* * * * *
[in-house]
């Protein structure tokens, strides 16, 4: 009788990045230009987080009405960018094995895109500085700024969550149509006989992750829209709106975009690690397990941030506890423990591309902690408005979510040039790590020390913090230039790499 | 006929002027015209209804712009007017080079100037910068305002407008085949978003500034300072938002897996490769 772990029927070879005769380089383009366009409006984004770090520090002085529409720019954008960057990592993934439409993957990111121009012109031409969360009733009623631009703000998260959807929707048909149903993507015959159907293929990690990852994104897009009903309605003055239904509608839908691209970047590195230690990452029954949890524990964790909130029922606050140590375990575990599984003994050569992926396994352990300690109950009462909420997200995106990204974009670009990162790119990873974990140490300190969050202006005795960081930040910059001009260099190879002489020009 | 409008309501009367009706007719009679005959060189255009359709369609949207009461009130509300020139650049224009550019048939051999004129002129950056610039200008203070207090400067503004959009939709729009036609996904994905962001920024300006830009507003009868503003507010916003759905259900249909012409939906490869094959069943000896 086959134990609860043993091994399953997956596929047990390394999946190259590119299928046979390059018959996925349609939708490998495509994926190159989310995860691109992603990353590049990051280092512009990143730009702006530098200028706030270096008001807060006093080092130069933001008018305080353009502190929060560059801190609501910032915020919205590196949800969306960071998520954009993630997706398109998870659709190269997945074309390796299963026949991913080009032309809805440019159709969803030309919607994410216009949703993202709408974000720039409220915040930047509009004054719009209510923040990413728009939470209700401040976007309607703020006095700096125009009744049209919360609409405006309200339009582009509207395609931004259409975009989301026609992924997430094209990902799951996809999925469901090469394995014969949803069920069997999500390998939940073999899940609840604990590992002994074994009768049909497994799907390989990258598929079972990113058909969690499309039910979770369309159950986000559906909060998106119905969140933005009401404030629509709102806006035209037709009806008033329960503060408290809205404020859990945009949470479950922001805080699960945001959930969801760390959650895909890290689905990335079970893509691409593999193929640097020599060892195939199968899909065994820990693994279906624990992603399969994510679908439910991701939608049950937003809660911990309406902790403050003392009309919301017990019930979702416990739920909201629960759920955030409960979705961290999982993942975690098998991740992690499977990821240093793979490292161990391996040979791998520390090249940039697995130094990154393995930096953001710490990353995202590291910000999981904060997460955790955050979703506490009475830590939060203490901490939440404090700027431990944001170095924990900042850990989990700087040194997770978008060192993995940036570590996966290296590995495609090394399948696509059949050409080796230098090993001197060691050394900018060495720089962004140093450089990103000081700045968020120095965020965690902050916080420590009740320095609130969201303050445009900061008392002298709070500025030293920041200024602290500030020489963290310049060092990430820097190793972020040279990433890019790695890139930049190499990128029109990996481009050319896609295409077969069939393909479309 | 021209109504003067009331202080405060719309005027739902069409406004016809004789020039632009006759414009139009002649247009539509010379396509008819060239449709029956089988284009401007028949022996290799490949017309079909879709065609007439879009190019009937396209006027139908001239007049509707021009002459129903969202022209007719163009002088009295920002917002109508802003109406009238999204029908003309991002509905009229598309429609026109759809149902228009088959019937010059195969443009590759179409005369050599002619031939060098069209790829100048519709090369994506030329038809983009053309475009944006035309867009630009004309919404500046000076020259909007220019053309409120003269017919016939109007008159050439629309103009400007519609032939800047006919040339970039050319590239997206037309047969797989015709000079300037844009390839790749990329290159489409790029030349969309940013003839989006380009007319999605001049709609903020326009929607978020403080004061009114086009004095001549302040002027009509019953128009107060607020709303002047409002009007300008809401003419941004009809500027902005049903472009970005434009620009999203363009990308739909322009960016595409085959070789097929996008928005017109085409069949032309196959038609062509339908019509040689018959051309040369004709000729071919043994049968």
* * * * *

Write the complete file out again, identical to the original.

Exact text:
[in-house]
């Protein structure tokens, strides 16, 4: 009788990045230009987080009405960018094995895109500085700024969550149509006989992750829209709106975009690690397990941030506890423990591309902690408005979510040039790590020390913090230039790499 | 006929002027015209209804712009007017080079100037910068305002407008085949978003500034300072938002897996490769 772990029927070879005769380089383009366009409006984004770090520090002085529409720019954008960057990592993934439409993957990111121009012109031409969360009733009623631009703000998260959807929707048909149903993507015959159907293929990690990852994104897009009903309605003055239904509608839908691209970047590195230690990452029954949890524990964790909130029922606050140590375990575990599984003994050569992926396994352990300690109950009462909420997200995106990204974009670009990162790119990873974990140490300190969050202006005795960081930040910059001009260099190879002489020009 | 409008309501009367009706007719009679005959060189255009359709369609949207009461009130509300020139650049224009550019048939051999004129002129950056610039200008203070207090400067503004959009939709729009036609996904994905962001920024300006830009507003009868503003507010916003759905259900249909012409939906490869094959069943000896 086959134990609860043993091994399953997956596929047990390394999946190259590119299928046979390059018959996925349609939708490998495509994926190159989310995860691109992603990353590049990051280092512009990143730009702006530098200028706030270096008001807060006093080092130069933001008018305080353009502190929060560059801190609501910032915020919205590196949800969306960071998520954009993630997706398109998870659709190269997945074309390796299963026949991913080009032309809805440019159709969803030309919607994410216009949703993202709408974000720039409220915040930047509009004054719009209510923040990413728009939470209700401040976007309607703020006095700096125009009744049209919360609409405006309200339009582009509207395609931004259409975009989301026609992924997430094209990902799951996809999925469901090469394995014969949803069920069997999500390998939940073999899940609840604990590992002994074994009768049909497994799907390989990258598929079972990113058909969690499309039910979770369309159950986000559906909060998106119905969140933005009401404030629509709102806006035209037709009806008033329960503060408290809205404020859990945009949470479950922001805080699960945001959930969801760390959650895909890290689905990335079970893509691409593999193929640097020599060892195939199968899909065994820990693994279906624990992603399969994510679908439910991701939608049950937003809660911990309406902790403050003392009309919301017990019930979702416990739920909201629960759920955030409960979705961290999982993942975690098998991740992690499977990821240093793979490292161990391996040979791998520390090249940039697995130094990154393995930096953001710490990353995202590291910000999981904060997460955790955050979703506490009475830590939060203490901490939440404090700027431990944001170095924990900042850990989990700087040194997770978008060192993995940036570590996966290296590995495609090394399948696509059949050409080796230098090993001197060691050394900018060495720089962004140093450089990103000081700045968020120095965020965690902050916080420590009740320095609130969201303050445009900061008392002298709070500025030293920041200024602290500030020489963290310049060092990430820097190793972020040279990433890019790695890139930049190499990128029109990996481009050319896609295409077969069939393909479309 | 021209109504003067009331202080405060719309005027739902069409406004016809004789020039632009006759414009139009002649247009539509010379396509008819060239449709029956089988284009401007028949022996290799490949017309079909879709065609007439879009190019009937396209006027139908001239007049509707021009002459129903969202022209007719163009002088009295920002917002109508802003109406009238999204029908003309991002509905009229598309429609026109759809149902228009088959019937010059195969443009590759179409005369050599002619031939060098069209790829100048519709090369994506030329038809983009053309475009944006035309867009630009004309919404500046000076020259909007220019053309409120003269017919016939109007008159050439629309103009400007519609032939800047006919040339970039050319590239997206037309047969797989015709000079300037844009390839790749990329290159489409790029030349969309940013003839989006380009007319999605001049709609903020326009929607978020403080004061009114086009004095001549302040002027009509019953128009107060607020709303002047409002009007300008809401003419941004009809500027902005049903472009970005434009620009999203363009990308739909322009960016595409085959070789097929996008928005017109085409069949032309196959038609062509339908019509040689018959051309040369004709000729071919043994049968």